Fatberg ahead

Why fatbergs are no laughing matter. By Richard Leigh

At the time of writing, ‘Fatty McFatberg’ found in Whitechapel, east London is the biggest fatberg that has ever been recorded. The gigantic fatberg weighs approximately 130 tonnes, blocks a 250-metre stretch of sewer and is about the same size as two football pitches. Fatbergs represent the dark underbelly of living in major cities across the world. And it is not a coincidence that London, one of the largest and most populous cities on the planet, holds consecutive records for finding and excavating the biggest fatbergs.

Over the course of this article we will explain why fatbergs are a menace, why modern day society is to blame, how to remove a fatberg, and the pressures it exerts on drainage as a whole.

Sinister fatbergs
Fatbergs are no laughing matter. They are huge lumps of congealed fat, sanitary products, condoms and wet wipes. They are made up of all the things that don’t break down when you flush them down the toilet or pour them into your sink. They are commonly found in major cities such as London, Birmingham, Glasgow, Sydney and New York, where the stress on the city’s sewage network are far greater than in rural areas.

Besides from being totally disgusting, fatbergs have an alarming impact on sewage and the surrounding infrastructure in which they are formed. They have the potential to completely block drainage systems, preventing waste from getting to facilities for treatment and purification. In some cases, when they get big enough, fatbergs can cause raw sewage to spill out from our sewers onto street level.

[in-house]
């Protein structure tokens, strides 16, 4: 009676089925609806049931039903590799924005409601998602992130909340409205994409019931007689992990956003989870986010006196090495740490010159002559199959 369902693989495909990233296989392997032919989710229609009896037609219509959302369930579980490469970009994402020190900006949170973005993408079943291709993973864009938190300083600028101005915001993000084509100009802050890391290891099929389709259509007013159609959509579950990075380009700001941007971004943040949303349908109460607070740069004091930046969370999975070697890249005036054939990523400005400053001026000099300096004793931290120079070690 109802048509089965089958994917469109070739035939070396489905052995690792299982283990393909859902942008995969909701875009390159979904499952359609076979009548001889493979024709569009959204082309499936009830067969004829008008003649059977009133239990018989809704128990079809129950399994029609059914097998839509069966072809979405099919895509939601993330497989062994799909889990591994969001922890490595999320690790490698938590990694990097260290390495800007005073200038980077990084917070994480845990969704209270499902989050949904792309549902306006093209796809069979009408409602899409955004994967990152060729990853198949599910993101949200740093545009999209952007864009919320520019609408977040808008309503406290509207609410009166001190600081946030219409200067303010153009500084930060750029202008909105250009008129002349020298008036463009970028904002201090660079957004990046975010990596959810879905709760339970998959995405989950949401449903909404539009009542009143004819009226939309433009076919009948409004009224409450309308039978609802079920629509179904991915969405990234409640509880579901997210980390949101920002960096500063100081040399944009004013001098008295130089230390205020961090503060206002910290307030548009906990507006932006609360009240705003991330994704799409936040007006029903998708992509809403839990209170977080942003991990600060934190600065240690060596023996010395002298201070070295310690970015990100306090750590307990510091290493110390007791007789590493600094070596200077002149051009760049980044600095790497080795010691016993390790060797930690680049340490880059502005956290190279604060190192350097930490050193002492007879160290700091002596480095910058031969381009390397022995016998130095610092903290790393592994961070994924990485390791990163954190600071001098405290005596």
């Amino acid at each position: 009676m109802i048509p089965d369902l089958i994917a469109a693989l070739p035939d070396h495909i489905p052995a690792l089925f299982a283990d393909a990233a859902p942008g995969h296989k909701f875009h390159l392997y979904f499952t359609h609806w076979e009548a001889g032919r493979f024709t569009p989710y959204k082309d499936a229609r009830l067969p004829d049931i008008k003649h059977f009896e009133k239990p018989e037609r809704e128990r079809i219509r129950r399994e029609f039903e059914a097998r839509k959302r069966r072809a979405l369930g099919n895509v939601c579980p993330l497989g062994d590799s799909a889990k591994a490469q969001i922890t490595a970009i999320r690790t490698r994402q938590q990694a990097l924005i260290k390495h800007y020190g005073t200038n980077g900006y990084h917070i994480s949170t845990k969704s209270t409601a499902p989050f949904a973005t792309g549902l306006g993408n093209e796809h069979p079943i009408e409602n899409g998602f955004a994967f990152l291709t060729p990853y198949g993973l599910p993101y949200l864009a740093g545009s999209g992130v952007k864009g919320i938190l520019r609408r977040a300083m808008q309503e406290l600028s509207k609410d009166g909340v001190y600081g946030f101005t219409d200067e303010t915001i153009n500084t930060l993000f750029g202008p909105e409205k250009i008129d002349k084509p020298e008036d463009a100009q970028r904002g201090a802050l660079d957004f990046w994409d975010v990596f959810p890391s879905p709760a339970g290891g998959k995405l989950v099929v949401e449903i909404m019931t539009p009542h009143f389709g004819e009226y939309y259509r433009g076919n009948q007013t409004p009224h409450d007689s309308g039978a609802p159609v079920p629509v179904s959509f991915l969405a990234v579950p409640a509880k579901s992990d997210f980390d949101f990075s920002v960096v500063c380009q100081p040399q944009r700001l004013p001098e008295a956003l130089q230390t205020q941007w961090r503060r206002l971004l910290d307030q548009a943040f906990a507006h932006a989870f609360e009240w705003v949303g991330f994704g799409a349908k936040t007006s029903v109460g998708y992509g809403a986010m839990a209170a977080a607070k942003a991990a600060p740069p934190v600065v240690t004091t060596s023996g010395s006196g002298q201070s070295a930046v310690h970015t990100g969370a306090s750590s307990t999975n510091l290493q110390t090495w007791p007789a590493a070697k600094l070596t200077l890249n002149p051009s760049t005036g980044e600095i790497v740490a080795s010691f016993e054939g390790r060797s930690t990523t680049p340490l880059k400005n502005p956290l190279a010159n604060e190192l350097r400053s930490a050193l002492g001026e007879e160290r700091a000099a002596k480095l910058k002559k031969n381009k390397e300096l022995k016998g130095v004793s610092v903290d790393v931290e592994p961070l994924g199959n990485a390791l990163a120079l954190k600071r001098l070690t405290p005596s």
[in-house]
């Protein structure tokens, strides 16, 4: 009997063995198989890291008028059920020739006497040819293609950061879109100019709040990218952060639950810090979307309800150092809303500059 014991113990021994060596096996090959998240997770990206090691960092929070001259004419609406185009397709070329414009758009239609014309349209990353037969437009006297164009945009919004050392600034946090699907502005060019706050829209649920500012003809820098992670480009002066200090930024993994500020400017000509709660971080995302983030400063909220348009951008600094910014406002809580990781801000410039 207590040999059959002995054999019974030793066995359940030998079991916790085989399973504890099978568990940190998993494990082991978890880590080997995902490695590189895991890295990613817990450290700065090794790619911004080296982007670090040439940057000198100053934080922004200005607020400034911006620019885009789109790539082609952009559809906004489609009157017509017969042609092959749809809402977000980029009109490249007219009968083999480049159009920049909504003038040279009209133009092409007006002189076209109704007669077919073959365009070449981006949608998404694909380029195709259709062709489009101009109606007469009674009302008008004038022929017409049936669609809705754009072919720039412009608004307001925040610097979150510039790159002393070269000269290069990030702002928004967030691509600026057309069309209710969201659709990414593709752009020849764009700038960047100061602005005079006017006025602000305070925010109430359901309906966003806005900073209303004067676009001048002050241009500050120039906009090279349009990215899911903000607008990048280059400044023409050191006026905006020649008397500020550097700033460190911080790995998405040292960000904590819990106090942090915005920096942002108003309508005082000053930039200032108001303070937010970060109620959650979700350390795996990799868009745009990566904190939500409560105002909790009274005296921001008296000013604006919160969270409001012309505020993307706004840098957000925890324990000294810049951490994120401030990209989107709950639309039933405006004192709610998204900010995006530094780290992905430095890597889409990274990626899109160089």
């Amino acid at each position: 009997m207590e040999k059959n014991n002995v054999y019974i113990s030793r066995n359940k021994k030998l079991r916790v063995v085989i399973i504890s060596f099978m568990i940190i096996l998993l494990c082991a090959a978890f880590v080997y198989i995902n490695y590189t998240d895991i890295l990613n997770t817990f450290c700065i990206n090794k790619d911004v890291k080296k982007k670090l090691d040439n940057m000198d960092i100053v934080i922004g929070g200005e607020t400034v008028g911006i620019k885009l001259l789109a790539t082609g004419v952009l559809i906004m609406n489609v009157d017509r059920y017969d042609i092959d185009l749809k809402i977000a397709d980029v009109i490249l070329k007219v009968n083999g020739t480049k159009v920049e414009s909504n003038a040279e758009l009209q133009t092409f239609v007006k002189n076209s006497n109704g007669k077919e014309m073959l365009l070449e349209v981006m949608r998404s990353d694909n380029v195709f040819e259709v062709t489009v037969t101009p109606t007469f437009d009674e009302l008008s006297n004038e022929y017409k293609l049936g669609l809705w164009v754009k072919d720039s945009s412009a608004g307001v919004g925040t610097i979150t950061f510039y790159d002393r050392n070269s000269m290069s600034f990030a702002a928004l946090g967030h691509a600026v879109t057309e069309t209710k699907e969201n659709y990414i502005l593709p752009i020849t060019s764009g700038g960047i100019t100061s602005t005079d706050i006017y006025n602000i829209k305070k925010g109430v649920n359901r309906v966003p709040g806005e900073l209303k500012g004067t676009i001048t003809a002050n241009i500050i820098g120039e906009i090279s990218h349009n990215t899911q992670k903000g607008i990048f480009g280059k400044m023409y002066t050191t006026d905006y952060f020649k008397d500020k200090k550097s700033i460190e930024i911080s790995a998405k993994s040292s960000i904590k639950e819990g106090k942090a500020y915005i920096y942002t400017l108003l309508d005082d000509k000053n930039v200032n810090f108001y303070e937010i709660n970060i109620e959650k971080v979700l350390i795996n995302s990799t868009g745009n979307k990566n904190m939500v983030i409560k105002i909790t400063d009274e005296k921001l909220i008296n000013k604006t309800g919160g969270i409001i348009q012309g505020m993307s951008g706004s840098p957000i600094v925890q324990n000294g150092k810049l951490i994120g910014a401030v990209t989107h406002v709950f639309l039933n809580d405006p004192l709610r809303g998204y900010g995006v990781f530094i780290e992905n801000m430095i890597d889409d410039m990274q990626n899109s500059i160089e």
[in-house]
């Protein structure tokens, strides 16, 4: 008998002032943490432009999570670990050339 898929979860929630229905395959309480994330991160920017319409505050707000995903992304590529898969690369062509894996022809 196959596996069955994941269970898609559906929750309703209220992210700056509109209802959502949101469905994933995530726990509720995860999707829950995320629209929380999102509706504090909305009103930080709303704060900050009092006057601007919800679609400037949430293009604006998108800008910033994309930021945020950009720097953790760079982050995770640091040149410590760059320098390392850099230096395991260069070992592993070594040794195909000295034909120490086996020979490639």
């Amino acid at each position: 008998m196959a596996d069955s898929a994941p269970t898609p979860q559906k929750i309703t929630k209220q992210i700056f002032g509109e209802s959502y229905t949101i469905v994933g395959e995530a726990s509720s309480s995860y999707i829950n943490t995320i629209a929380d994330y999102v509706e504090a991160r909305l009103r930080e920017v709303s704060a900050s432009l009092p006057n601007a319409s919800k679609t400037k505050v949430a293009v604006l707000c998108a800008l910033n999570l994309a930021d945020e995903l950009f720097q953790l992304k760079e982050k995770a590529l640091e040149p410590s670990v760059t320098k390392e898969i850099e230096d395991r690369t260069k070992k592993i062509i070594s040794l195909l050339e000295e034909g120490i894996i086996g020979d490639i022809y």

They also cost millions to manage and excavate. According to Thames Water, the utilities company spends approximately £1 million a month taming these underground beasts. It’s the same in the US, with the mayor of New York City saying they’ve spent $18 million on excavating fatbergs over the last five years.

Is modern society to blame?
Blocked drains and clogged sewers are a problem as old as the sewers themselves. Many cultures adopted different approaches to tackling the issue, with the Romans sending slaves into the depths of their sewers, to clean and remove blockages.

The fatberg issue has only really escalated as our society has modernised and grown. As mentioned previously, fatbergs are born when grease, fat or oil is tipped down a sink and when wet wipes are flushed down a toilet. Unlike toilet paper, wet wipes do not break down when flushed down the loo. Instead when you put the two together, you have the perfect conditions to make a baby fatberg. In London, large portions of the sewage system are from the Victorian-era and with London’s population continuing to grow, our sewage systems just can’t keep up.

When you analyse the areas where fatbergs have formed and have been excavated, a pattern begins to emerge. In Whitechapel, where ‘Fatty McFatberg’ was excavated, a large proportion of fast-food restaurants failed to have a grease trap installed or adequately set up to capture excess grease and fat from cooking and food.

Thames Water surveyed hundreds of restaurants across the capital. And according to its data, as much as 90 per cent of restaurants don’t have adequate systems in place. This information comes as little surprise to Stephen Pattenden, Thames Water’s sewer network manager. He said: “We’re not suggesting anyone pours the contents of a fat fryer down the drain, but it’s more about the gunk that comes from dirty plates, pots and pans.”